NewsRussia's presidential election: Putin favoured amid protests

Russia's presidential election: Putin favoured amid protests

Vladimir Putin is going for power, presidential elections have started in Russia.
Vladimir Putin is going for power, presidential elections have started in Russia.
4:12 AM EDT, March 15, 2024

Presidential elections are underway in Russia, with the aim of securing an extended term for Vladimir Putin. However, the opposition is challenging the expected outcome and is planning a novel protest. Russian authorities are on alert, potentially leading to arrests.

Elections are scheduled from March 15-17, but due to time zone differences, voting began on the evening of March 14 in the country's eastern regions. The clear front-runner is 71-year-old Vladimir Putin, expected to secure another victory despite facing some hurdles.

Midday protest against Vladimir Putin

The democratic opposition is voicing its protest against Putin. Through Telegram, Russians are spreading word of the "Noon Against Putin" campaign, encouraging voters to show up at polling stations at 12:00 PM on March 17.

This demonstration aims to reveal the true scale of opposition to the longstanding ruler, described by some as a tyrant.

"Noon Against Putin" gained early support from Alexei Navalny before his detainment, and now counts Mikhail Khodorkovsky, Dmitry Gudkov, Yulia Galyamina, among its proponents.

Some are advocating for voting for an alternative to Vladimir Putin, others propose spoiling the ballot, while some recommend just joining the queue. The most impactful method appears to be casting and voiding the vote.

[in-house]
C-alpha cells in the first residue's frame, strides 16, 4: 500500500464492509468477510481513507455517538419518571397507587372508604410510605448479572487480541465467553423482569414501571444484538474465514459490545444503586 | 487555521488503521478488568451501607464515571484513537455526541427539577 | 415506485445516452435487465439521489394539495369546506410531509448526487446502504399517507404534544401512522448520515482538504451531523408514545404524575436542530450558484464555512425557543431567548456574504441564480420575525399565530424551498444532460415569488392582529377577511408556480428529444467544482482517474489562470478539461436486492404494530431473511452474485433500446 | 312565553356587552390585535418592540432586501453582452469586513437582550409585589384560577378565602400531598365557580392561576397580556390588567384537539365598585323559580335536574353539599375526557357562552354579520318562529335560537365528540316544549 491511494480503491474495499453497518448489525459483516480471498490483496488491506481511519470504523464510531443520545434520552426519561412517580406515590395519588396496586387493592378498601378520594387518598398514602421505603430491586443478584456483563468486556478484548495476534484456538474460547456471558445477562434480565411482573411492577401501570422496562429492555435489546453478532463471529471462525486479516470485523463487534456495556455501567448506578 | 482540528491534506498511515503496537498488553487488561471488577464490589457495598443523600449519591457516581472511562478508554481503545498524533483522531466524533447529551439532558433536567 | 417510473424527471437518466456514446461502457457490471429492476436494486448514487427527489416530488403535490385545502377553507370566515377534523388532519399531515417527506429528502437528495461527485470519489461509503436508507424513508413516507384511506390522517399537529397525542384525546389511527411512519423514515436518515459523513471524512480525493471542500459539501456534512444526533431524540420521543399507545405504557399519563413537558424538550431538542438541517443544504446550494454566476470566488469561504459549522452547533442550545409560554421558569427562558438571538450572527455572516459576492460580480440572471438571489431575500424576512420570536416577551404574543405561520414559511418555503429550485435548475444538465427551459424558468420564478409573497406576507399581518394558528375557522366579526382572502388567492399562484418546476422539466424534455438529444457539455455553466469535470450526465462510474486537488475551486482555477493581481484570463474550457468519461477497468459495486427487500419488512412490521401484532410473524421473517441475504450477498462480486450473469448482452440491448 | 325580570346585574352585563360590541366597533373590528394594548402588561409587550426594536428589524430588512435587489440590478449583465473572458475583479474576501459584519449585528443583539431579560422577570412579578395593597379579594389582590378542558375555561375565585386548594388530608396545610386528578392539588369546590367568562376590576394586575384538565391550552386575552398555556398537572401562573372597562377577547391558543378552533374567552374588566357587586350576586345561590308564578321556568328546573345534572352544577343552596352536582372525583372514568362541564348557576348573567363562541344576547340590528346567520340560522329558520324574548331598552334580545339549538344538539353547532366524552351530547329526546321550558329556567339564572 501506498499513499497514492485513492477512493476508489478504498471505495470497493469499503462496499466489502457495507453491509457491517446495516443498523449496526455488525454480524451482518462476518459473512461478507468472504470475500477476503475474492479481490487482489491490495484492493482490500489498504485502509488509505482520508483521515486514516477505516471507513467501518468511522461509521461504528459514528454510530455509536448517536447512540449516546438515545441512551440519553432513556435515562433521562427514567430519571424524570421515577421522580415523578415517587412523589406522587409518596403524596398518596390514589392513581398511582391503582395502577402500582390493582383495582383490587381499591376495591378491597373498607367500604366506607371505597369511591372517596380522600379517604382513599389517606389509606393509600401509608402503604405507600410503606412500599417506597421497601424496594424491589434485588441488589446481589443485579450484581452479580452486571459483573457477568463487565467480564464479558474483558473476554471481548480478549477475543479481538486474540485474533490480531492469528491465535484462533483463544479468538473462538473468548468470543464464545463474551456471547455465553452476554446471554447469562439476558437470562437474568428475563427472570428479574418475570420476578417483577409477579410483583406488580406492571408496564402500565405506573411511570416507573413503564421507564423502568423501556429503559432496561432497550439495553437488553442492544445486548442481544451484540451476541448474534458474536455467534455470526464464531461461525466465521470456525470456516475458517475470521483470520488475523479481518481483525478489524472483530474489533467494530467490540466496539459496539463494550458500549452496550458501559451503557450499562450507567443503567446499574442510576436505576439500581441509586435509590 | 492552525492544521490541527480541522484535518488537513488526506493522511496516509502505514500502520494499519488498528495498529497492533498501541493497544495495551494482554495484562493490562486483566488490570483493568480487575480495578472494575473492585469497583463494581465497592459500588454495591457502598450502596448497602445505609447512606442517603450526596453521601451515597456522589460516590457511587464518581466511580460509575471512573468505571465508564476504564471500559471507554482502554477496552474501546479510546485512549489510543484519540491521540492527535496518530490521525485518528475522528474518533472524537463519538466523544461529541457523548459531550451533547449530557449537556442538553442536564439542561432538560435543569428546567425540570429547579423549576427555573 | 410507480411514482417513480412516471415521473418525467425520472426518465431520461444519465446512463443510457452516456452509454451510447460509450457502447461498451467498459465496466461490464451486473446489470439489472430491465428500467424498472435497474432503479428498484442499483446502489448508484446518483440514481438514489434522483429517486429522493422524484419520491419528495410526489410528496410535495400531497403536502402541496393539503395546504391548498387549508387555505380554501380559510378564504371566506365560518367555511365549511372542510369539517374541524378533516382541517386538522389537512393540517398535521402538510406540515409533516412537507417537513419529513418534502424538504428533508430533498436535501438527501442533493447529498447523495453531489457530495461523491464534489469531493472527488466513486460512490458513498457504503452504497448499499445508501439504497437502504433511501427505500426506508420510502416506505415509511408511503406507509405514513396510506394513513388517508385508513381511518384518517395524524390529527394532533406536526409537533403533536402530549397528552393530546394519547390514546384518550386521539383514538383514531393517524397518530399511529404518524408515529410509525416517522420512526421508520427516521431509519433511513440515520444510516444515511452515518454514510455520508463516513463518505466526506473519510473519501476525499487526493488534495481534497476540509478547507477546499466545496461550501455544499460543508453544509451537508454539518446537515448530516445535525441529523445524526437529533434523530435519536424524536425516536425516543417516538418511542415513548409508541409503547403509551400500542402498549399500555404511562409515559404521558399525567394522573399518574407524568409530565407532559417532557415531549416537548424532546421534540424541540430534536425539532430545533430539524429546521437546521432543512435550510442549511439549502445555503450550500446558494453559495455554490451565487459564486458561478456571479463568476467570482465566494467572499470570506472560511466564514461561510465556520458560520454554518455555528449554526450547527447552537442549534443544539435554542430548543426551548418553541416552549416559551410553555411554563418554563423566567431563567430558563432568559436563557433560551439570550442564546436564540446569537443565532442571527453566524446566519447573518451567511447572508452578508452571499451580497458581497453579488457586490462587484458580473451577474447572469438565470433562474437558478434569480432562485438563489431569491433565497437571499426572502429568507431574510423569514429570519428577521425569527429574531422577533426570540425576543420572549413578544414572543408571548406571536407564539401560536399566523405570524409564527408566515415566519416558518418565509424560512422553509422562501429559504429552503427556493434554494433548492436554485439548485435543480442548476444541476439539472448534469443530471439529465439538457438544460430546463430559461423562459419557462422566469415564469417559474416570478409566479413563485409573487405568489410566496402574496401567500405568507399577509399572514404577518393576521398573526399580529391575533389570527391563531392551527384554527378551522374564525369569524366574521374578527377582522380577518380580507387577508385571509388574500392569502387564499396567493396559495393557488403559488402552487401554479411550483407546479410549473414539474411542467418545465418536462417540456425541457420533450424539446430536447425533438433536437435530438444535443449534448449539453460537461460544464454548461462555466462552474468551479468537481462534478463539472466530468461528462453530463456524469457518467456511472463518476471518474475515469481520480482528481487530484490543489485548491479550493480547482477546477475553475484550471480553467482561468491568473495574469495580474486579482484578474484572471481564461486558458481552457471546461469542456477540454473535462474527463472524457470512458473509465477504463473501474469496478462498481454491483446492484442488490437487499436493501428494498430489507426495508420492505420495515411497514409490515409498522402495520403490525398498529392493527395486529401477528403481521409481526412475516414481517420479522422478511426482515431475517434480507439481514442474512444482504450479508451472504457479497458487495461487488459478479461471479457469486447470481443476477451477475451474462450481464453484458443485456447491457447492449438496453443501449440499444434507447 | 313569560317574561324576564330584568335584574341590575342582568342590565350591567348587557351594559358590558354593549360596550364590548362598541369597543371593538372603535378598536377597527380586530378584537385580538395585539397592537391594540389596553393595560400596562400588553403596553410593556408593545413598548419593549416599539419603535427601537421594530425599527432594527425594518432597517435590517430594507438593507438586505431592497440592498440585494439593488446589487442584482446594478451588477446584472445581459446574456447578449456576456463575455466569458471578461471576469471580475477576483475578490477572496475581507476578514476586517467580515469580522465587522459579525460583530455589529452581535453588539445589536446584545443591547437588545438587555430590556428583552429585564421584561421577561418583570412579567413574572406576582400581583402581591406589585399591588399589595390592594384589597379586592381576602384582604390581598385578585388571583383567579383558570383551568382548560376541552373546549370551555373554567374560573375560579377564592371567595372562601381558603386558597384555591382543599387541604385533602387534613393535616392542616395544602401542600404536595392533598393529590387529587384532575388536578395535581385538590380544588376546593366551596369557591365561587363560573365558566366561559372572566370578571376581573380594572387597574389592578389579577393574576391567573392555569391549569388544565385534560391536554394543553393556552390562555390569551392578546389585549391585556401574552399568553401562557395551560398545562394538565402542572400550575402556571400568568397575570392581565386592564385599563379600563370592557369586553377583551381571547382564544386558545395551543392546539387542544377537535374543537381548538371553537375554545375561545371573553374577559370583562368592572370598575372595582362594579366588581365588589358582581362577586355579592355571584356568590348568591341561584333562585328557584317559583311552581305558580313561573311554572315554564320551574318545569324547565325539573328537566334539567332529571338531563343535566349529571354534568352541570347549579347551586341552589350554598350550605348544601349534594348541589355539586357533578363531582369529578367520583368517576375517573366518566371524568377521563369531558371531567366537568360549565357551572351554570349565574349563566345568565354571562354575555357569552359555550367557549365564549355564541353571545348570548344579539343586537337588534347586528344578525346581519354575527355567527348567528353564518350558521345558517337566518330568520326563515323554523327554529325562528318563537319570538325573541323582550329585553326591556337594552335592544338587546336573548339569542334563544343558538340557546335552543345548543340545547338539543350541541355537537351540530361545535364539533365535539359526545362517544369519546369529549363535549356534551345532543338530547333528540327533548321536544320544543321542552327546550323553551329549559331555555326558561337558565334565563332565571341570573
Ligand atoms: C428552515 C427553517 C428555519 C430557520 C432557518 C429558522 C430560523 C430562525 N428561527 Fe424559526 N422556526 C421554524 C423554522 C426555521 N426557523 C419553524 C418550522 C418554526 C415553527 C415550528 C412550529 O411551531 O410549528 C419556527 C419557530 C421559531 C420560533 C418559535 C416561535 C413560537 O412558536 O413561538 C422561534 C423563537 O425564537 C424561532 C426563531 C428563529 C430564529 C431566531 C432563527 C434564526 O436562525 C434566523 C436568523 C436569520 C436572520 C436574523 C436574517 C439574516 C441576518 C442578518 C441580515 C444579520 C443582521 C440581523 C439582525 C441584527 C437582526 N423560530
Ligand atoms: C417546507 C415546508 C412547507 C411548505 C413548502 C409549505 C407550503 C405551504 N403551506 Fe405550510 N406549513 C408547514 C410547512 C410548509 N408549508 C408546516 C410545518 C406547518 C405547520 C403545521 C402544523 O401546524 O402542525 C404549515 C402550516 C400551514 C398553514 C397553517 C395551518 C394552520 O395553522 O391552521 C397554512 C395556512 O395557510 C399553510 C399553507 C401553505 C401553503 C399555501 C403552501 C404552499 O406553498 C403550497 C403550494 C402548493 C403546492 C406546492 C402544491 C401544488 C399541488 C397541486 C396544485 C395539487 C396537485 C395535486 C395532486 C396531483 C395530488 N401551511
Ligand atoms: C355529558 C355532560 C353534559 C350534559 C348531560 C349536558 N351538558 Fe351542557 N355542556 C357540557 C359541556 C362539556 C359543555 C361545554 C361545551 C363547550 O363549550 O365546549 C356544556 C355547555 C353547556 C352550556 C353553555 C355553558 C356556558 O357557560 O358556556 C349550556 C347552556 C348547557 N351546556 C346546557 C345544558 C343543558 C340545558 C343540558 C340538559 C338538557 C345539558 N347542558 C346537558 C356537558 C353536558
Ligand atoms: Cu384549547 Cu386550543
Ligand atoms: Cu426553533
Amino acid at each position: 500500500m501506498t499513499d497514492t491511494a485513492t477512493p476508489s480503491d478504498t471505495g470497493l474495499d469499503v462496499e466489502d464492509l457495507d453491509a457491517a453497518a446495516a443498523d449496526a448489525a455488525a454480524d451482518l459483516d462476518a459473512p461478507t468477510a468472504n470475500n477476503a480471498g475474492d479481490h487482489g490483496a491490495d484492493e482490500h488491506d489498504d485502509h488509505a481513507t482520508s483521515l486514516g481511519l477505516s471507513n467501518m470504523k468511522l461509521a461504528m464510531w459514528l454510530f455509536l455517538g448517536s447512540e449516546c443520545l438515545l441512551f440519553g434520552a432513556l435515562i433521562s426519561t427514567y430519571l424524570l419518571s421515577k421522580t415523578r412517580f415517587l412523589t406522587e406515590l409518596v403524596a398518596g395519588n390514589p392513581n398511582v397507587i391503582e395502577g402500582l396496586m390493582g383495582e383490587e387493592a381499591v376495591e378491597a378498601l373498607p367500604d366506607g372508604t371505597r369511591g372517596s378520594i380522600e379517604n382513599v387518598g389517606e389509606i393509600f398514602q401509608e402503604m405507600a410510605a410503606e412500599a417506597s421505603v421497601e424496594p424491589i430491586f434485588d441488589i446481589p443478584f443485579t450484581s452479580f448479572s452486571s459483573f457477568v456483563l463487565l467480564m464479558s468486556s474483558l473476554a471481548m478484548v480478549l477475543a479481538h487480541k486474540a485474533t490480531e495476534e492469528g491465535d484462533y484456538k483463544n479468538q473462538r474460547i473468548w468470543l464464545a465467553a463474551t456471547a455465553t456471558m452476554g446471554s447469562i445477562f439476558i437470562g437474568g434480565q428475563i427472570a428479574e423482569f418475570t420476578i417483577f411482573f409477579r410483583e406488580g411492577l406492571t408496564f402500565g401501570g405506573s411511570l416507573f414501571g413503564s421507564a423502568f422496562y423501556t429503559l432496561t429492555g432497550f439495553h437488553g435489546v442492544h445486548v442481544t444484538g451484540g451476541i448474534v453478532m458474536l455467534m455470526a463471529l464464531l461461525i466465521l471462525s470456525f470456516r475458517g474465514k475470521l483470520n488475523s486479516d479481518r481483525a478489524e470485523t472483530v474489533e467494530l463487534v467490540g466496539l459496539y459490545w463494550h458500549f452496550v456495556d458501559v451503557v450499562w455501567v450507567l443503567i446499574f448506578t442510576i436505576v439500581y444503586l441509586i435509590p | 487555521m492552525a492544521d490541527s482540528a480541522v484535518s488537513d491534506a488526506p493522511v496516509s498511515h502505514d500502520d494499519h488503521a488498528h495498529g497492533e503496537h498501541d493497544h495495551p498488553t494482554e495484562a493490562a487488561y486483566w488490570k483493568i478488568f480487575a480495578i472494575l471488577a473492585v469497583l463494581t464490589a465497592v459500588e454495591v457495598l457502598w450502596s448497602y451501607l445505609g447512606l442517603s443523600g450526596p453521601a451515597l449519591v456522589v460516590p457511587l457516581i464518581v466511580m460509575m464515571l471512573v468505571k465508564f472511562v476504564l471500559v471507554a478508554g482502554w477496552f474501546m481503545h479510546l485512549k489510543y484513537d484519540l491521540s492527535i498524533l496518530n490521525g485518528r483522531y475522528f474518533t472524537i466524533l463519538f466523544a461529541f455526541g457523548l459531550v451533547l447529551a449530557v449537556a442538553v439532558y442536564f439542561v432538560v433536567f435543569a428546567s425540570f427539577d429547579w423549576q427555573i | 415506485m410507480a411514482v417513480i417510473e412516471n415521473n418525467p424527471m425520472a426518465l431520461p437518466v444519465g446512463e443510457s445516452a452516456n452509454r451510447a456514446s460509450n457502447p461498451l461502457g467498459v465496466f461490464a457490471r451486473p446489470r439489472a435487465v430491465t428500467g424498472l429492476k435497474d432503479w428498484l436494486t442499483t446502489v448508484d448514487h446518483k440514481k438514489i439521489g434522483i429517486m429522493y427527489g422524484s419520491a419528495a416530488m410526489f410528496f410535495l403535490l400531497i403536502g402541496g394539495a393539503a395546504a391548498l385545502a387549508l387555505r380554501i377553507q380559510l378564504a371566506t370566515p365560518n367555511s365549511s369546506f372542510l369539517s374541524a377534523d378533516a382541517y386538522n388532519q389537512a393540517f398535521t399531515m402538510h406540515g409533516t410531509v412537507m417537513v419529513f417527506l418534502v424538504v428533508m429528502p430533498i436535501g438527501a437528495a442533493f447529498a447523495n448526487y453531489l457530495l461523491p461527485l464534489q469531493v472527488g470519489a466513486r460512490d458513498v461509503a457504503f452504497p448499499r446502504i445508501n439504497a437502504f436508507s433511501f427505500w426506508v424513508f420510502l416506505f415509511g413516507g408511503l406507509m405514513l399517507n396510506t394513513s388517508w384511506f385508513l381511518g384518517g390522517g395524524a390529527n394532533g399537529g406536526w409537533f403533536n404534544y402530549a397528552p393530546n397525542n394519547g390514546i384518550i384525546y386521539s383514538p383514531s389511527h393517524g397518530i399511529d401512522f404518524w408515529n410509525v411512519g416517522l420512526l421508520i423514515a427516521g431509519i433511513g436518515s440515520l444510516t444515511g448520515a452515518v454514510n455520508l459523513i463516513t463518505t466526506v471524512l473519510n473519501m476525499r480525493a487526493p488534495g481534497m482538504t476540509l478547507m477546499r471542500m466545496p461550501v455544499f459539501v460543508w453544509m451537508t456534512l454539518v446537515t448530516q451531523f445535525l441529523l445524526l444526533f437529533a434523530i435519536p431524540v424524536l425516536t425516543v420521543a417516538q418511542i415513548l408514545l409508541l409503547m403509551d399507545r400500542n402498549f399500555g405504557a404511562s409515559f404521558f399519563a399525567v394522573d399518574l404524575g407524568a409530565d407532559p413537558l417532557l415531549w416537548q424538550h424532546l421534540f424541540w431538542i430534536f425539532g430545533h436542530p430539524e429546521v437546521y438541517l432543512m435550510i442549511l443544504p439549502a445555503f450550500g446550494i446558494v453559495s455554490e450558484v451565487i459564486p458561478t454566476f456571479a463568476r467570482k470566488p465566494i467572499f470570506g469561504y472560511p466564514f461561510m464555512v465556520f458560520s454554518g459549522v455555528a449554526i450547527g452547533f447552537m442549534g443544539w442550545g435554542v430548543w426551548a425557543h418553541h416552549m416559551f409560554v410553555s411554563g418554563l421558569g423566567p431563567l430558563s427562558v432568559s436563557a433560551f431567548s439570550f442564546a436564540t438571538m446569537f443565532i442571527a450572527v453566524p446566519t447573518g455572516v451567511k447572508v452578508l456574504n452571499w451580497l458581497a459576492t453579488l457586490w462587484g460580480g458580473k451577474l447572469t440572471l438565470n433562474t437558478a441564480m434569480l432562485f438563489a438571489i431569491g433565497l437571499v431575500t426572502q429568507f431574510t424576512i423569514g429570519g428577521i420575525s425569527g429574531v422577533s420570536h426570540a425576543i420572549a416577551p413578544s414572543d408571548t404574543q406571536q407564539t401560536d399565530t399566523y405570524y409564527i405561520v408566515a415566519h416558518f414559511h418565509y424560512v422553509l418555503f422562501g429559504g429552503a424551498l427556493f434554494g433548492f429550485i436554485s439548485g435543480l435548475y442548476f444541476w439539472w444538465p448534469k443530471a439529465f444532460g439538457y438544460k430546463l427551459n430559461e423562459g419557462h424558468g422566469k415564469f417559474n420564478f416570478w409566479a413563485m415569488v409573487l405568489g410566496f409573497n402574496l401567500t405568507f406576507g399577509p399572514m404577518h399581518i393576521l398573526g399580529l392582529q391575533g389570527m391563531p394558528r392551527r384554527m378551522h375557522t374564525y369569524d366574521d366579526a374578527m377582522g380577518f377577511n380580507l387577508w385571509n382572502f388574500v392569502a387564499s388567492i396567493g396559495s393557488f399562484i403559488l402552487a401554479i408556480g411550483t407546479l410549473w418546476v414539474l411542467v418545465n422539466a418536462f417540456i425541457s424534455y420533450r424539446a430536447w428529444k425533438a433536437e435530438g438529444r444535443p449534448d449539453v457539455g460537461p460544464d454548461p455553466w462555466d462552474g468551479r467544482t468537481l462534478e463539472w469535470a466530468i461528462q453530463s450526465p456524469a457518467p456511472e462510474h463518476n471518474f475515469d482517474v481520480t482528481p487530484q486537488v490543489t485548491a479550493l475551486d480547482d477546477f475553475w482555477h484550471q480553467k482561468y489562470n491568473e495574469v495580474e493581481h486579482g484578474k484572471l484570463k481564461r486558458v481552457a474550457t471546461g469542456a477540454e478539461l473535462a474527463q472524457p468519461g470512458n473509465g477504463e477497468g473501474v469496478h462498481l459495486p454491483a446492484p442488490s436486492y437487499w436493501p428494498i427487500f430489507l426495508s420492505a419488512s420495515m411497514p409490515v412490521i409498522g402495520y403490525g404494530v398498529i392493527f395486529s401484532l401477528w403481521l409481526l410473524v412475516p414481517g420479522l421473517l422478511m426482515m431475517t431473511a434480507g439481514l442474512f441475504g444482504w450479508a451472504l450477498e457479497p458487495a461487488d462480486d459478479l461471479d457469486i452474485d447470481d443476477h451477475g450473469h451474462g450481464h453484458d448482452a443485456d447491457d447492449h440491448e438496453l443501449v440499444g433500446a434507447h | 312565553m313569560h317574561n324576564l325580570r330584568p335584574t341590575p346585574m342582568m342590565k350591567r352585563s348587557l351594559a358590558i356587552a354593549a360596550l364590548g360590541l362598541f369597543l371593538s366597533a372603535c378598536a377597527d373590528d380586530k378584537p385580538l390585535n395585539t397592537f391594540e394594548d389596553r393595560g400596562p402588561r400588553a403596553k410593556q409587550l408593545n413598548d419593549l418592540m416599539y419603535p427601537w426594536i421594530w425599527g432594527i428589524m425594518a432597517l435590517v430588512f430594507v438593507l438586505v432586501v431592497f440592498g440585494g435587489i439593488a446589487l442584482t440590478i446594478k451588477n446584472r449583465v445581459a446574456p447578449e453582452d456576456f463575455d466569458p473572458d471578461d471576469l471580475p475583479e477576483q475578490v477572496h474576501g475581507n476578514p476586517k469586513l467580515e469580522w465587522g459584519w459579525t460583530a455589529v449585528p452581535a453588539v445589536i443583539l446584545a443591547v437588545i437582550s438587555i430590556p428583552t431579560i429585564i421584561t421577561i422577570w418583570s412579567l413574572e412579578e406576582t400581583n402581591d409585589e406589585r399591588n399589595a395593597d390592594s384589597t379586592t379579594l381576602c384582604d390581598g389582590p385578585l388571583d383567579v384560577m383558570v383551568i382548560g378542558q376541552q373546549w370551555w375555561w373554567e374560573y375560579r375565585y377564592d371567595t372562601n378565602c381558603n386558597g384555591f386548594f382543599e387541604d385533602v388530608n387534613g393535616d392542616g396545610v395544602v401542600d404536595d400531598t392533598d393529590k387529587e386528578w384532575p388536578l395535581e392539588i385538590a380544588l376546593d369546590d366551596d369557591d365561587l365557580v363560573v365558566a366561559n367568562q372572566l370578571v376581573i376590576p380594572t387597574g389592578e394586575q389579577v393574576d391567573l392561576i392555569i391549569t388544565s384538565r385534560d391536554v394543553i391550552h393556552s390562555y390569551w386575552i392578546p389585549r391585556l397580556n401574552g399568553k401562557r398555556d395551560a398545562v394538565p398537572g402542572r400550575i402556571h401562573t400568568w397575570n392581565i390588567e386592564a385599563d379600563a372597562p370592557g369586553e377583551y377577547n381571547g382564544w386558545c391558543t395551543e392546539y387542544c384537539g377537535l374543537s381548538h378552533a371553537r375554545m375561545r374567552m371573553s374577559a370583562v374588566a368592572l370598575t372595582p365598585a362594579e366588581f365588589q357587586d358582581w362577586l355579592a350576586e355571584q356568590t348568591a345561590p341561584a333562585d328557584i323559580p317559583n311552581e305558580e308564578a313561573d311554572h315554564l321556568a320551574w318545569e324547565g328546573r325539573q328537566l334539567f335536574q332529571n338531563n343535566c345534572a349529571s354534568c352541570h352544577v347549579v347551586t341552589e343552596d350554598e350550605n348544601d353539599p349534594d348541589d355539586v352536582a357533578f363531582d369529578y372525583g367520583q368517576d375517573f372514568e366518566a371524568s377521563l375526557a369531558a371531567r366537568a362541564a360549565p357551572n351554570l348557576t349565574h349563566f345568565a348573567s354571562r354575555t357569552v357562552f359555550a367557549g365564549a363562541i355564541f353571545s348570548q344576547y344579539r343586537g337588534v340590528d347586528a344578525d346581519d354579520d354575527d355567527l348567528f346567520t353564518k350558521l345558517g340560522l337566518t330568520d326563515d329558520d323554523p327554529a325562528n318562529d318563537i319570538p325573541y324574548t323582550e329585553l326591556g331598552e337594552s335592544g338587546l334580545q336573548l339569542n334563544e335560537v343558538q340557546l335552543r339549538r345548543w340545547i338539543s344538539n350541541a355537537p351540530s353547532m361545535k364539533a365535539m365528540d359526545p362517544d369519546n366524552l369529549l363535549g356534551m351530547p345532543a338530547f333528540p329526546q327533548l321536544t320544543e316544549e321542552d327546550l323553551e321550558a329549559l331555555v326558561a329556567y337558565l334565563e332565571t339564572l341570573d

To counter potential election tampering, a "Wake Up" initiative has been created as part of the "Vote Against" campaign, allowing voters to share snapshots of their ballots via a dedicated IT channel.

The risks of protesting

A report by the "Meduza" portal highlights a caution from the Moscow prosecutor's office about the stringent penalties for protest activities on Sunday. Described as "illegal actions that hinder citizens' free exercise of their electoral rights and the activities of electoral bodies", such actions can lead to up to 5 years in prison.

There's concern among Putin's opponents that the authorities might cut off internet access on Sunday in an effort to stifle protests and ensure an easy win for Putin, who confidently expects to triumph.

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